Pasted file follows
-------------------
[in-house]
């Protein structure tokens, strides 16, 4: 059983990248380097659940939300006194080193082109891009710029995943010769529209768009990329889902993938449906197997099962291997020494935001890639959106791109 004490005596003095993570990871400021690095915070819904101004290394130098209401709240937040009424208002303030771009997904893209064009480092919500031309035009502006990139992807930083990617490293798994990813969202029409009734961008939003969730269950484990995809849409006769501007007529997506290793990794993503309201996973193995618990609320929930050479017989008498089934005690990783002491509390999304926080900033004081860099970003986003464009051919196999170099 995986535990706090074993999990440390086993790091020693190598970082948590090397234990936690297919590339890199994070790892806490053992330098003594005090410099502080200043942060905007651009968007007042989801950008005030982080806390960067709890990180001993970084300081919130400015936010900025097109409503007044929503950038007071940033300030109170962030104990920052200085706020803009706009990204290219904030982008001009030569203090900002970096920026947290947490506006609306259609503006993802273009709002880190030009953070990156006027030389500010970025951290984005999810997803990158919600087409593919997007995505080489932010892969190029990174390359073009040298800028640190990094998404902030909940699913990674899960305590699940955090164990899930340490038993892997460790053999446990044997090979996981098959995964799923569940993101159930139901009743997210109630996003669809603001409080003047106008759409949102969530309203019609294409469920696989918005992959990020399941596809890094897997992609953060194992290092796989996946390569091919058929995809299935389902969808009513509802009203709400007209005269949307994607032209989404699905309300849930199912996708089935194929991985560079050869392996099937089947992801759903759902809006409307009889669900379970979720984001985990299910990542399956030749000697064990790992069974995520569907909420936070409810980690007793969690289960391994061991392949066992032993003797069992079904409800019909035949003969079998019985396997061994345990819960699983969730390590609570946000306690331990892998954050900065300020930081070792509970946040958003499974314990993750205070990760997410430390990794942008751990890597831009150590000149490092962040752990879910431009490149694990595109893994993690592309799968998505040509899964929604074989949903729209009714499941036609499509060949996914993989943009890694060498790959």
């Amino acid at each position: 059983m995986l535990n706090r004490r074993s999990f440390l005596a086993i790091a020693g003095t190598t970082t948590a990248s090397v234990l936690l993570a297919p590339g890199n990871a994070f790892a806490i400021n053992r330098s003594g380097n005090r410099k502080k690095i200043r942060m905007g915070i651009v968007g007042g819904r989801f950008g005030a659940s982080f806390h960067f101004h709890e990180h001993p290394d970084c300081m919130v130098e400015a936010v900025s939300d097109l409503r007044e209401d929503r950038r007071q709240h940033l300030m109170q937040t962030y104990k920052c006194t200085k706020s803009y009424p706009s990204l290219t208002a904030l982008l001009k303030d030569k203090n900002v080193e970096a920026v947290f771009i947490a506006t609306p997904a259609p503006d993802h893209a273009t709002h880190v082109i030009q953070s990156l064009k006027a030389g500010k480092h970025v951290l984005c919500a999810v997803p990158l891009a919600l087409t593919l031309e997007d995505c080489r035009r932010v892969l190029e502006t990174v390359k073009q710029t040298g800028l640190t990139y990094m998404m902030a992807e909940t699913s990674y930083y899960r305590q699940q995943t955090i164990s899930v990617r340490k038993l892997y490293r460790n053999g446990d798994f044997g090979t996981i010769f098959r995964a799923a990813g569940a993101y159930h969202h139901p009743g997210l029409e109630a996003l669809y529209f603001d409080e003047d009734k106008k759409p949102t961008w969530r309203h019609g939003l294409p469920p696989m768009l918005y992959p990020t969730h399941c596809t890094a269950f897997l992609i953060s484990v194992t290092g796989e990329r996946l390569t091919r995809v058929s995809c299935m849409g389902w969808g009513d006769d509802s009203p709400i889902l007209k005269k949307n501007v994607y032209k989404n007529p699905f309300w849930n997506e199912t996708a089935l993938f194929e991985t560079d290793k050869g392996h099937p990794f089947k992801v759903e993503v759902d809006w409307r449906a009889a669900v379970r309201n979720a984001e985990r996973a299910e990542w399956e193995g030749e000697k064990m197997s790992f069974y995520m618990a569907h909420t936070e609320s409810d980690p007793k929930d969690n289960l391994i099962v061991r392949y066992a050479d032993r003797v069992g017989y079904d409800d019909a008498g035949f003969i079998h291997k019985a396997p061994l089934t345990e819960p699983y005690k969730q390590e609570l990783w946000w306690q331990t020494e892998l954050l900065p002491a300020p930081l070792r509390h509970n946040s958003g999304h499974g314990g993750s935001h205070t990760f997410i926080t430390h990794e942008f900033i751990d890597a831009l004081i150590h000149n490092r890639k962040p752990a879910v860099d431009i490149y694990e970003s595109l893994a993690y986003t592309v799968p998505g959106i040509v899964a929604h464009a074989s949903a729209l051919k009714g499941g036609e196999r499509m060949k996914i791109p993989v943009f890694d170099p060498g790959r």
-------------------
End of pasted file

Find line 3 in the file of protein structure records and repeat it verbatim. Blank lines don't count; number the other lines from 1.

């Amino acid at each position: 059983m995986l535990n706090r004490r074993s999990f440390l005596a086993i790091a020693g003095t190598t970082t948590a990248s090397v234990l936690l993570a297919p590339g890199n990871a994070f790892a806490i400021n053992r330098s003594g380097n005090r410099k502080k690095i200043r942060m905007g915070i651009v968007g007042g819904r989801f950008g005030a659940s982080f806390h960067f101004h709890e990180h001993p290394d970084c300081m919130v130098e400015a936010v900025s939300d097109l409503r007044e209401d929503r950038r007071q709240h940033l300030m109170q937040t962030y104990k920052c006194t200085k706020s803009y009424p706009s990204l290219t208002a904030l982008l001009k303030d030569k203090n900002v080193e970096a920026v947290f771009i947490a506006t609306p997904a259609p503006d993802h893209a273009t709002h880190v082109i030009q953070s990156l064009k006027a030389g500010k480092h970025v951290l984005c919500a999810v997803p990158l891009a919600l087409t593919l031309e997007d995505c080489r035009r932010v892969l190029e502006t990174v390359k073009q710029t040298g800028l640190t990139y990094m998404m902030a992807e909940t699913s990674y930083y899960r305590q699940q995943t955090i164990s899930v990617r340490k038993l892997y490293r460790n053999g446990d798994f044997g090979t996981i010769f098959r995964a799923a990813g569940a993101y159930h969202h139901p009743g997210l029409e109630a996003l669809y529209f603001d409080e003047d009734k106008k759409p949102t961008w969530r309203h019609g939003l294409p469920p696989m768009l918005y992959p990020t969730h399941c596809t890094a269950f897997l992609i953060s484990v194992t290092g796989e990329r996946l390569t091919r995809v058929s995809c299935m849409g389902w969808g009513d006769d509802s009203p709400i889902l007209k005269k949307n501007v994607y032209k989404n007529p699905f309300w849930n997506e199912t996708a089935l993938f194929e991985t560079d290793k050869g392996h099937p990794f089947k992801v759903e993503v759902d809006w409307r449906a009889a669900v379970r309201n979720a984001e985990r996973a299910e990542w399956e193995g030749e000697k064990m197997s790992f069974y995520m618990a569907h909420t936070e609320s409810d980690p007793k929930d969690n289960l391994i099962v061991r392949y066992a050479d032993r003797v069992g017989y079904d409800d019909a008498g035949f003969i079998h291997k019985a396997p061994l089934t345990e819960p699983y005690k969730q390590e609570l990783w946000w306690q331990t020494e892998l954050l900065p002491a300020p930081l070792r509390h509970n946040s958003g999304h499974g314990g993750s935001h205070t990760f997410i926080t430390h990794e942008f900033i751990d890597a831009l004081i150590h000149n490092r890639k962040p752990a879910v860099d431009i490149y694990e970003s595109l893994a993690y986003t592309v799968p998505g959106i040509v899964a929604h464009a074989s949903a729209l051919k009714g499941g036609e196999r499509m060949k996914i791109p993989v943009f890694d170099p060498g790959r």